Over the years, parents gradually evolve from being totally in charge and central in the life of a newborn or a school-aged child to stepping back and holding students with “open hands." Separating while staying connected is a theme of the first year of college and may help parents learn how to react to homesickness that can be managed without professional intervention.

Ups and downs are part of the ride of a new experience. If you have any questions or concerns about what your daughter is experiencing, please call the counseling center (651.690.6805 in St. Paul or 651.690.7830 in Minneapolis) to consult with one of our psychologists. We may have suggestions for handling a particular situation or be able to guide you to other resources.

Adjustment issues for first-year students

Here are some common month-to-month adjustments for first-year college students adapted from: Helping your First-Year College Student Succeed, by Richard Mullendore and Cathie Hatch, National Resource Center for the First-Year Experience and Students in Transition at the University of South Carolina, Columbia.

  • Feelings of excitement
  • Experimenting with newfound freedoms
  • Frequent calls and visits home
  • Becoming familiar with campus
  • Homesickness and loneliness
  • Anxiety about classes, professors, roommates
  • Students ask, “Do I fit in here?”
  • First assignments/test grades returned
  • Romantic relationships from home often remain strong
  • Experiencing the consequences of decision-making
  • Roommate problems may arise
  • First midterm exams at the end of October.

Family Weekend: Please join us!

Family Weekend is a St. Kate’s tradition filled with activities for the entire family. Each year's weekend promises to be exciting and entertaining. Save the date: Oct. 12-14, 2012.

Here are some highlights of the weekend:
Friday, October 12: The fun begins with a reception in The O'Shaughnessy. Enjoy refreshments while socializing with students, families and "The Reflective Woman" (TRW) instructors before The Second City Performance at 7:30 p.m. This improv-based comedy production company has launched the careers of nationally known comedians Tina Fey, Steve Carrell, Stephen Colbert, John Belushi and John Candy. Be ready for a great time!

Saturday, October 13: The Parent and Family Association (PAFA) together with St. Kate's Money Management program will sponsor speaker Charlie Bolognino, a Certified Financial Counselor who will present "It's a Jungle Out There: Financial Survival Skills for Life (and after) College." Charlie has a message that's important for both students and family members. The program will take place from 10 to 11:30 a.m. and will allow plenty of time for questions. This is the first of three PAFA speaker events.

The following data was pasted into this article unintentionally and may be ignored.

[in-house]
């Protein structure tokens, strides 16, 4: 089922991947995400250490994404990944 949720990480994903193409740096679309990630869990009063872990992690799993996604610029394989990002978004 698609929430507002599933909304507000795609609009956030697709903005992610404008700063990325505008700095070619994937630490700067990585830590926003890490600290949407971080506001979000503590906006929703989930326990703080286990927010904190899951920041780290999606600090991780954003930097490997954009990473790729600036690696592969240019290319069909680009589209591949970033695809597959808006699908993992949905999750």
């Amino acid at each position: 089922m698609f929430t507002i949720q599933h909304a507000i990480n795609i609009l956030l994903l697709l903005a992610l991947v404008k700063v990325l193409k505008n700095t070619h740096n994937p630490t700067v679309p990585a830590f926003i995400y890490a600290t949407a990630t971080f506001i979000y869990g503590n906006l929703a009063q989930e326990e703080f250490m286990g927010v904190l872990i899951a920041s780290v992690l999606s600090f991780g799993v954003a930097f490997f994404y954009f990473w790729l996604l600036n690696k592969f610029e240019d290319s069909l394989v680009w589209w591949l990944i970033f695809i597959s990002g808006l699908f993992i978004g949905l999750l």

A picnic and pumpkin-painting contest will follow at 11:30 a.m. and will be fun for all family members, especially younger siblings.

The Wildcats Soccer Team will be competing against St. Mary's University at 1 p.m. on the athletic fields. Come to cheer on our amazing team! Additional activities include an architecture tour and movie night.

Sunday, Oct 14
: Families are welcome to attend Mass at 10:30 a.m. in Our Lady of Victory Chapel followed by bunch and music from the St. Catherine Women's Choir.

We're eager to share this wonderful weekend of events with parents and all family members. Some events require tickets. A postcard mailing went out to all families with more details; please contact the Student Center and Activities office with any questions, 651.690.6210.

Weekends are full of campus fun

Enjoy your weekend!
Activities don't stop just because classes do. St. Kate's offers a variety of engaging activities for your student on weekends that will keep homesickness at bay and provide opportunities for new friendships, fun and campus engagement.

Please see the links below for a list of activities taking place on campus over the next two months. If your student calls home and says, "Nothing is going on," don't believe it! Encourage her to find a complete and up-to-date list at the Student Center and Activities website through Kateway.

September calendar
October calendar

Test Anxiety Program to be offered

Parents, please know that the annual Test Anxiety Program (TAP) will be offered this fall semester, free to any students who experiences incapacitating test anxiety.  Students will learn techniques to calm their body, mind and spirit as they approach test taking. This workshop series has had overwhelming success in addressing this issue. Two, 5-week TAP series are offered on the St. Paul campus. Sessions meet on Wednesdays and Thursdays, beginning Oct 10 and 11. To register, students just need to contact Katherine Goldenstein, in the O'Neill Learning Center at or call 651.690-6563.  Sponsored by the O'Neill Learning Center and Counseling.